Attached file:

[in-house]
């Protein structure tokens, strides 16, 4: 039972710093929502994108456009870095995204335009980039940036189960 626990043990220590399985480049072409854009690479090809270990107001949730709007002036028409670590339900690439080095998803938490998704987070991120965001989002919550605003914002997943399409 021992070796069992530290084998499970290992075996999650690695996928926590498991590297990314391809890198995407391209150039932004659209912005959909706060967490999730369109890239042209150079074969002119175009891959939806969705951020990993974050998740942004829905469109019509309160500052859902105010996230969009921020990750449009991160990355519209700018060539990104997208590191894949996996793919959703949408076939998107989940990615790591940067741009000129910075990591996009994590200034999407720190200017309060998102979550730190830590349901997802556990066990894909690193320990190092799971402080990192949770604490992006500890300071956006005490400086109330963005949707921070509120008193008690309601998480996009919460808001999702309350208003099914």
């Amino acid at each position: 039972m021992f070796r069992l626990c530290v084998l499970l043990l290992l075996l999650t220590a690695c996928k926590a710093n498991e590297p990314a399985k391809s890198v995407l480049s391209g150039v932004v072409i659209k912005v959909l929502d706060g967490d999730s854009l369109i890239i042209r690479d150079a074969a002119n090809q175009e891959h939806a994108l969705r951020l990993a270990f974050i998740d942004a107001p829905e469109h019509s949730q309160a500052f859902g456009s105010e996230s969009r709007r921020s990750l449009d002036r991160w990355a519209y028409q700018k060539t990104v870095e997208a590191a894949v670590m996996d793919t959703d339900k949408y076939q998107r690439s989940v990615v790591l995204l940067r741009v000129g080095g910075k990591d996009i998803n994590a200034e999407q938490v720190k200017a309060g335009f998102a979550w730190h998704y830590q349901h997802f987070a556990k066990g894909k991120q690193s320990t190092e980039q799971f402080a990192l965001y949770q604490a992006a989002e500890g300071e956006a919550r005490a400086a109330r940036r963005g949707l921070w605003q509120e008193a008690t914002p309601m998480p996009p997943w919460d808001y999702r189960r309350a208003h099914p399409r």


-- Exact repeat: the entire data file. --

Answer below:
[in-house]
């Protein structure tokens, strides 16, 4: 039972710093929502994108456009870095995204335009980039940036189960 626990043990220590399985480049072409854009690479090809270990107001949730709007002036028409670590339900690439080095998803938490998704987070991120965001989002919550605003914002997943399409 021992070796069992530290084998499970290992075996999650690695996928926590498991590297990314391809890198995407391209150039932004659209912005959909706060967490999730369109890239042209150079074969002119175009891959939806969705951020990993974050998740942004829905469109019509309160500052859902105010996230969009921020990750449009991160990355519209700018060539990104997208590191894949996996793919959703949408076939998107989940990615790591940067741009000129910075990591996009994590200034999407720190200017309060998102979550730190830590349901997802556990066990894909690193320990190092799971402080990192949770604490992006500890300071956006005490400086109330963005949707921070509120008193008690309601998480996009919460808001999702309350208003099914």
């Amino acid at each position: 039972m021992f070796r069992l626990c530290v084998l499970l043990l290992l075996l999650t220590a690695c996928k926590a710093n498991e590297p990314a399985k391809s890198v995407l480049s391209g150039v932004v072409i659209k912005v959909l929502d706060g967490d999730s854009l369109i890239i042209r690479d150079a074969a002119n090809q175009e891959h939806a994108l969705r951020l990993a270990f974050i998740d942004a107001p829905e469109h019509s949730q309160a500052f859902g456009s105010e996230s969009r709007r921020s990750l449009d002036r991160w990355a519209y028409q700018k060539t990104v870095e997208a590191a894949v670590m996996d793919t959703d339900k949408y076939q998107r690439s989940v990615v790591l995204l940067r741009v000129g080095g910075k990591d996009i998803n994590a200034e999407q938490v720190k200017a309060g335009f998102a979550w730190h998704y830590q349901h997802f987070a556990k066990g894909k991120q690193s320990t190092e980039q799971f402080a990192l965001y949770q604490a992006a989002e500890g300071e956006a919550r005490a400086a109330r940036r963005g949707l921070w605003q509120e008193a008690t914002p309601m998480p996009p997943w919460d808001y999702r189960r309350a208003h099914p399409r």